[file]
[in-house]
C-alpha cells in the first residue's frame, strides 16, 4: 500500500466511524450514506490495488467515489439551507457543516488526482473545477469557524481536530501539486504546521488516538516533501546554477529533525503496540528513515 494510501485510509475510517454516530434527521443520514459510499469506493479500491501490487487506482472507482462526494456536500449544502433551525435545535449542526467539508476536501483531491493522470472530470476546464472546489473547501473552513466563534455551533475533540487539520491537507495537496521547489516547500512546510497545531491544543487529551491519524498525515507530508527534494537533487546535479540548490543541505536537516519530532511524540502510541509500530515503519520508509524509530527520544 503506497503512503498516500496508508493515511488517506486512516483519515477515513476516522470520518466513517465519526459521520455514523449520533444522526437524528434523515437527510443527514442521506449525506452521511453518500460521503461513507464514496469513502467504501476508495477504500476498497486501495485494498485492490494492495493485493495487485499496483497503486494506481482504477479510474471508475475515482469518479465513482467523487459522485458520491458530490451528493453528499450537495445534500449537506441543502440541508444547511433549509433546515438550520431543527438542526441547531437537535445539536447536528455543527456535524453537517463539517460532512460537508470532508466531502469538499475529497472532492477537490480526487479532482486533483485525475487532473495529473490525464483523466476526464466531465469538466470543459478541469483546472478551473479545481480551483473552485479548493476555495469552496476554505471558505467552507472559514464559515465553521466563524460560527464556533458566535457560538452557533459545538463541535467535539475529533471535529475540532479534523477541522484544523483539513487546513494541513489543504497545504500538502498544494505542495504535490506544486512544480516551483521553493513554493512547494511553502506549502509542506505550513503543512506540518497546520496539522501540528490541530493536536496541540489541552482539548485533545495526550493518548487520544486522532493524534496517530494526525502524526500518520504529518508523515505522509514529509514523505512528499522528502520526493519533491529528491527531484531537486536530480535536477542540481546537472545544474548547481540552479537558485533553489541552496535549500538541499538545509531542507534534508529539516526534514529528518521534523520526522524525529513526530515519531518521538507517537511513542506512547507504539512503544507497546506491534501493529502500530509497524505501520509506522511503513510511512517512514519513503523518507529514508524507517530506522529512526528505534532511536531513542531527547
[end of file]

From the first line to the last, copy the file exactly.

[in-house]
C-alpha cells in the first residue's frame, strides 16, 4: 500500500466511524450514506490495488467515489439551507457543516488526482473545477469557524481536530501539486504546521488516538516533501546554477529533525503496540528513515 494510501485510509475510517454516530434527521443520514459510499469506493479500491501490487487506482472507482462526494456536500449544502433551525435545535449542526467539508476536501483531491493522470472530470476546464472546489473547501473552513466563534455551533475533540487539520491537507495537496521547489516547500512546510497545531491544543487529551491519524498525515507530508527534494537533487546535479540548490543541505536537516519530532511524540502510541509500530515503519520508509524509530527520544 503506497503512503498516500496508508493515511488517506486512516483519515477515513476516522470520518466513517465519526459521520455514523449520533444522526437524528434523515437527510443527514442521506449525506452521511453518500460521503461513507464514496469513502467504501476508495477504500476498497486501495485494498485492490494492495493485493495487485499496483497503486494506481482504477479510474471508475475515482469518479465513482467523487459522485458520491458530490451528493453528499450537495445534500449537506441543502440541508444547511433549509433546515438550520431543527438542526441547531437537535445539536447536528455543527456535524453537517463539517460532512460537508470532508466531502469538499475529497472532492477537490480526487479532482486533483485525475487532473495529473490525464483523466476526464466531465469538466470543459478541469483546472478551473479545481480551483473552485479548493476555495469552496476554505471558505467552507472559514464559515465553521466563524460560527464556533458566535457560538452557533459545538463541535467535539475529533471535529475540532479534523477541522484544523483539513487546513494541513489543504497545504500538502498544494505542495504535490506544486512544480516551483521553493513554493512547494511553502506549502509542506505550513503543512506540518497546520496539522501540528490541530493536536496541540489541552482539548485533545495526550493518548487520544486522532493524534496517530494526525502524526500518520504529518508523515505522509514529509514523505512528499522528502520526493519533491529528491527531484531537486536530480535536477542540481546537472545544474548547481540552479537558485533553489541552496535549500538541499538545509531542507534534508529539516526534514529528518521534523520526522524525529513526530515519531518521538507517537511513542506512547507504539512503544507497546506491534501493529502500530509497524505501520509506522511503513510511512517512514519513503523518507529514508524507517530506522529512526528505534532511536531513542531527547